When you coached at our high school, you were not assigned a homeroom, so in 1986 after retiring from head football coach, it was SOP that I was assigned an 11th-grade homeroom for the first time in 10 years. On the first day of school, usually the first activity of the day was standing to say the Pledge of Allegiance! The TV presented the American Flag, and I stood and started the Pledge. Halfway through, I was startled by the silence and more shocked that no one stood up.
I thought I had to be missing something, so after homeroom, I charged down to the principal’s office to inquire about what was going on.
Principal Johnson Harmon explained that the students did not have to say the Pledge; however, our school’s policy was that we did stand for the Pledge of Allegiance.
I could not accept the fact that the students did not have to recite the Pledge of Allegiance to our flag.
So the next day in homeroom, I was determined to at least make sure they heard the Pledge. I pulled a chair over, stood on the chair, and recited the Pledge with my hand over my heart in a very loud voice, with passion and pride from beginning to end. When I finished, I required that the students follow school policy and stand.
I did this every day during the school year. Some students stood freely, some stood leaning against their desk, some mumbled the Pledge, but no one repeated the Pledge loudly or clearly enough to be heard!
One day in the following spring of the school year, I just happened to be a little late for homeroom. The Pledge was being recited on the TV. When I reached the doorway of room 201, to my amazement the entire 25 students were standing freely, hands over their hearts, and reciting the Pledge with feeling and passion. I walked into the room and joined them to the finish.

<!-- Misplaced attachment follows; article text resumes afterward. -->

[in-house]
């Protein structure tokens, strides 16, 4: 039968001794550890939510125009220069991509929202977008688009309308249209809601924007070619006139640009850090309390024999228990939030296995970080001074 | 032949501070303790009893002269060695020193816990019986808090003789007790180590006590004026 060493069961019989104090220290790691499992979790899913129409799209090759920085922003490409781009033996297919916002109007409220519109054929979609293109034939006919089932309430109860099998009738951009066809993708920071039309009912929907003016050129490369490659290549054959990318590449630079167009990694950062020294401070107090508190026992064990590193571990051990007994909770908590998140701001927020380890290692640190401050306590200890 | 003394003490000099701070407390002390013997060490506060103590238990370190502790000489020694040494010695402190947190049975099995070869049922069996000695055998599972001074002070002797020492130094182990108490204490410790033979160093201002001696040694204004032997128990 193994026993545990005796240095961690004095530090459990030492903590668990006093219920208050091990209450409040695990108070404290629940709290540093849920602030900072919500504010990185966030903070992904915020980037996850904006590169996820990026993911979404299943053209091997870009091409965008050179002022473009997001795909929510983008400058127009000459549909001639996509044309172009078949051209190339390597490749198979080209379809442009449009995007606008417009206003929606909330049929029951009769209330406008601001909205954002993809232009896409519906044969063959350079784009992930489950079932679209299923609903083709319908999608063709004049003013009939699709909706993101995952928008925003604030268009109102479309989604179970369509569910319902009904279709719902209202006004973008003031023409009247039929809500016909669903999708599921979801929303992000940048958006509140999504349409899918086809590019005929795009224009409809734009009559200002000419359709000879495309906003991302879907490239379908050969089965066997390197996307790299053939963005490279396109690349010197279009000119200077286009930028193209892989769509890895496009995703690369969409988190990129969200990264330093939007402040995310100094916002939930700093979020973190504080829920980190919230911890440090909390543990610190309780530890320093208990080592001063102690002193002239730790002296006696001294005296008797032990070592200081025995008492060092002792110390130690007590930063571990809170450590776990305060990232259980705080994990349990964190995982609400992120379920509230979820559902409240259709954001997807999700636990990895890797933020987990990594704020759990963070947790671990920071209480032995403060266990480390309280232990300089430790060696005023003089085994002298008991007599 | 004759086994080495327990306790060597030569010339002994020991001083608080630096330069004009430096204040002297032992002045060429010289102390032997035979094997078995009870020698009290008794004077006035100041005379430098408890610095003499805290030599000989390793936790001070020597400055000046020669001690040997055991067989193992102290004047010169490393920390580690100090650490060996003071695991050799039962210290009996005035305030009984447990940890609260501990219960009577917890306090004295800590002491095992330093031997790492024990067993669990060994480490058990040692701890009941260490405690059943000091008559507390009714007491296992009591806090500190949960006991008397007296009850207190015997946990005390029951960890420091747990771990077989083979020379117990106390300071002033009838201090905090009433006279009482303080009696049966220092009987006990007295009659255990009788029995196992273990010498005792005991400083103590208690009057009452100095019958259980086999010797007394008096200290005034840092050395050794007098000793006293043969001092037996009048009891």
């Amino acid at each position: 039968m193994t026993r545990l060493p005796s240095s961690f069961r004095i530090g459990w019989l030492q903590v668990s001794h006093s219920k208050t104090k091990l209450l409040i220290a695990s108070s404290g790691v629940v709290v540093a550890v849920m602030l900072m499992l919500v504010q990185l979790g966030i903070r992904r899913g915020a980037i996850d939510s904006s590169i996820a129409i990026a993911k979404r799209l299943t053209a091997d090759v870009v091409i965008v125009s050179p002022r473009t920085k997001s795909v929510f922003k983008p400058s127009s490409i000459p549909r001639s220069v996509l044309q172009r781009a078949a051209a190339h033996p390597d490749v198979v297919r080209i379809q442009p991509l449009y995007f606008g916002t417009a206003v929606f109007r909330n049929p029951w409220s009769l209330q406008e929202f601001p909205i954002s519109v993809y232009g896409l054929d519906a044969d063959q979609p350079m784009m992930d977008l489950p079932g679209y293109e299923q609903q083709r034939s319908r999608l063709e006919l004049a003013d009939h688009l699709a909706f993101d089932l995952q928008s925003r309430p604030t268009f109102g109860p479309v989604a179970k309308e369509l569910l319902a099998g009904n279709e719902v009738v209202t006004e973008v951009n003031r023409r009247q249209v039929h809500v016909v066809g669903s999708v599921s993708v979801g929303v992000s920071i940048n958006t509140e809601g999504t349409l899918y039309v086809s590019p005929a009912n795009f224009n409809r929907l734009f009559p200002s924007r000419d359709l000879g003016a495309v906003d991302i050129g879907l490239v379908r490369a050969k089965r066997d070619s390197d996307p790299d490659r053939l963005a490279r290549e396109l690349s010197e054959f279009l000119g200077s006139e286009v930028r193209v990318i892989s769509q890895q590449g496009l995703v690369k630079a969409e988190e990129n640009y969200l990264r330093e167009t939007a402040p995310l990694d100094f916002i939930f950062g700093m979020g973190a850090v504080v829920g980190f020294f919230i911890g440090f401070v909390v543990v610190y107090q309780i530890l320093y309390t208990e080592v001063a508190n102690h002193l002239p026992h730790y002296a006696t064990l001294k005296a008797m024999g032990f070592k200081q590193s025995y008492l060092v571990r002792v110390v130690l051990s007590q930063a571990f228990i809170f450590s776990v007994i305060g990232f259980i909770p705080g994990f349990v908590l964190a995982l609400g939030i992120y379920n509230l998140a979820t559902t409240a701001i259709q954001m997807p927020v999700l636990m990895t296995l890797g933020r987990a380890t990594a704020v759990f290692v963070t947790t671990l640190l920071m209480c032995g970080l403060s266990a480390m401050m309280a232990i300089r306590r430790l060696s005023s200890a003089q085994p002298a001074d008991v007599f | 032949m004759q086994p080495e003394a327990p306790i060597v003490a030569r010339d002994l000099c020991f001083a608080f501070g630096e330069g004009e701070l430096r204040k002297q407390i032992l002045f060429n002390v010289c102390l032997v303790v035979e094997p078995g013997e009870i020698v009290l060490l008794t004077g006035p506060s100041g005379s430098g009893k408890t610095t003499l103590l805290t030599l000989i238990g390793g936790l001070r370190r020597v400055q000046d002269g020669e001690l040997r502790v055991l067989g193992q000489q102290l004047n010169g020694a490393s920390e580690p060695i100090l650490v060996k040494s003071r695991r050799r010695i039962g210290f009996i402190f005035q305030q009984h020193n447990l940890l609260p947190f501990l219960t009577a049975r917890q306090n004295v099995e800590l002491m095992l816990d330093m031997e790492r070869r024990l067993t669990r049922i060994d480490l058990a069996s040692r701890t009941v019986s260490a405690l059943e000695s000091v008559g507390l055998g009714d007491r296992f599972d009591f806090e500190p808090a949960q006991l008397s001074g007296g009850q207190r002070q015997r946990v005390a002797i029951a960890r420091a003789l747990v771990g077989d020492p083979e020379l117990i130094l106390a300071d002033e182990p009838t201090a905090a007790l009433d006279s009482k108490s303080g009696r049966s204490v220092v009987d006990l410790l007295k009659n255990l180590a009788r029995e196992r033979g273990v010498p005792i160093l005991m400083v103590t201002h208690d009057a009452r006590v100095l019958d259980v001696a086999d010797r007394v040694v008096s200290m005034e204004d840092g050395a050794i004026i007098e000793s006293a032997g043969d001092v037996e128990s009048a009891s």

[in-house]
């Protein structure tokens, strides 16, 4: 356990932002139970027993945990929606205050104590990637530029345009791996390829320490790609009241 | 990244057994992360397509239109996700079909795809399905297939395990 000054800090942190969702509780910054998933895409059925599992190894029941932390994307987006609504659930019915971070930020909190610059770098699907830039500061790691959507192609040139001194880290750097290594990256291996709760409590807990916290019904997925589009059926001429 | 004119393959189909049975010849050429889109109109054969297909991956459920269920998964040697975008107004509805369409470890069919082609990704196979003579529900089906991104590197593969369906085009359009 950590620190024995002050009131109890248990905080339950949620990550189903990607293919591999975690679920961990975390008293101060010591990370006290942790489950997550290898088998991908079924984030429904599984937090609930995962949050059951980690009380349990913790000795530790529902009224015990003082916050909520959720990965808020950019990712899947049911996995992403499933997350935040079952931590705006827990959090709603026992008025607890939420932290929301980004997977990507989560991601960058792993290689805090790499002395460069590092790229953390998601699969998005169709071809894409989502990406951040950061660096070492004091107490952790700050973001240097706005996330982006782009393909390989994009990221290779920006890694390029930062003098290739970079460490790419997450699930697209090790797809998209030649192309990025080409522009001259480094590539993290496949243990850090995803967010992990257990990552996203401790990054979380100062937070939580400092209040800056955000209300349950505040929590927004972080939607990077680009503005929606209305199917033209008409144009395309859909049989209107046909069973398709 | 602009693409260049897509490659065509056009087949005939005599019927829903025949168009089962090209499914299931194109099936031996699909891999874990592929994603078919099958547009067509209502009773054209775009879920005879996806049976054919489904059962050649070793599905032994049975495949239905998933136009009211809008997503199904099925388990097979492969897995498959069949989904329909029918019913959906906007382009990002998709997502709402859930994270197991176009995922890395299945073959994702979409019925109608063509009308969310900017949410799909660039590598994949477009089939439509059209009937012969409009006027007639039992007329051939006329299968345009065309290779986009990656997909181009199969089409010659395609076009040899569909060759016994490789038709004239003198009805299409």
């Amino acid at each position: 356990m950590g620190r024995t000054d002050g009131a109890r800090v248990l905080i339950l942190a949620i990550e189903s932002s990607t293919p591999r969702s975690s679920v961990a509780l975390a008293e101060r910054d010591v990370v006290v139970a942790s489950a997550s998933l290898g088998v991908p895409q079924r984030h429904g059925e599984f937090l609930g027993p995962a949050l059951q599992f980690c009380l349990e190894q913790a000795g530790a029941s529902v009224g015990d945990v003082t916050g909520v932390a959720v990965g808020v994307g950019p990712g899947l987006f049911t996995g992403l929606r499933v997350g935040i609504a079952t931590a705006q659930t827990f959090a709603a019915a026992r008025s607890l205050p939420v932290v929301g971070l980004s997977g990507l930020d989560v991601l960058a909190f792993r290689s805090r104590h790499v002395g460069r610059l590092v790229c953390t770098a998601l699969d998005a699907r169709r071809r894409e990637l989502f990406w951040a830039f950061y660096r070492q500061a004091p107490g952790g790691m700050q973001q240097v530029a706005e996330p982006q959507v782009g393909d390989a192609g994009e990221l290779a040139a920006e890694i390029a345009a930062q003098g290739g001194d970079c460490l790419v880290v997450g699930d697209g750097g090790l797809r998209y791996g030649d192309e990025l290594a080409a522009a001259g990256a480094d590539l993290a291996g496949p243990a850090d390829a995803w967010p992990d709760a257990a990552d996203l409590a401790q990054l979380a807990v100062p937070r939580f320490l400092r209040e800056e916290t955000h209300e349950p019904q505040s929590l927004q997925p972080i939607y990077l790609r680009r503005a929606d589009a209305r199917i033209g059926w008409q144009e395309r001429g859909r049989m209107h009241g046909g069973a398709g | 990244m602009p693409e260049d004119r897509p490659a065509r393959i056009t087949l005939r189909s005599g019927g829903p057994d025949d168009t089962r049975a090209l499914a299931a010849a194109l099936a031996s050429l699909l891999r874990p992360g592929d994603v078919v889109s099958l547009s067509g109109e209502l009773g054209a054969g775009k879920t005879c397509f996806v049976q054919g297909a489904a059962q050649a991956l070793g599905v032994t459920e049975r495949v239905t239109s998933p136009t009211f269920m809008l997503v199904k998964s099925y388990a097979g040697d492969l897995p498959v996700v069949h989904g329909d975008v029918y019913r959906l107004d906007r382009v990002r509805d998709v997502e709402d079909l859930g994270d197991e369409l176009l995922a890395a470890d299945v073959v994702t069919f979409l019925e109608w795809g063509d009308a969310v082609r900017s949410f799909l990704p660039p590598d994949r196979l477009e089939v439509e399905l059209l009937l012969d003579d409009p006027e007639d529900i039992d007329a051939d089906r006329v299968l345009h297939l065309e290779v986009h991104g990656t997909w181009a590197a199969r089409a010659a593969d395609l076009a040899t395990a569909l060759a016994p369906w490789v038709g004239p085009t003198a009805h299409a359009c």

Not a word was said about their passionate recitation of the Pledge; however, the students recited the Pledge of Allegiance the very same way every day for the remainder of the school year.
The following year, while in the lunch line, a colleague asked why Nate says the Pledge Of Allegiance so loudly and with passion. I replied with a smile, “I do not know.”
Five years later, while supervising the hall during homeroom period, I noticed a freshman young lady in her homeroom reciting the Pledge of Allegiance with a big, powerful, proud, passionate voice–the only student in the room doing so. After the period, I asked her why she was reciting the Pledge as she did , and her response was, “My older brother told me about his homeroom.”
God bless America!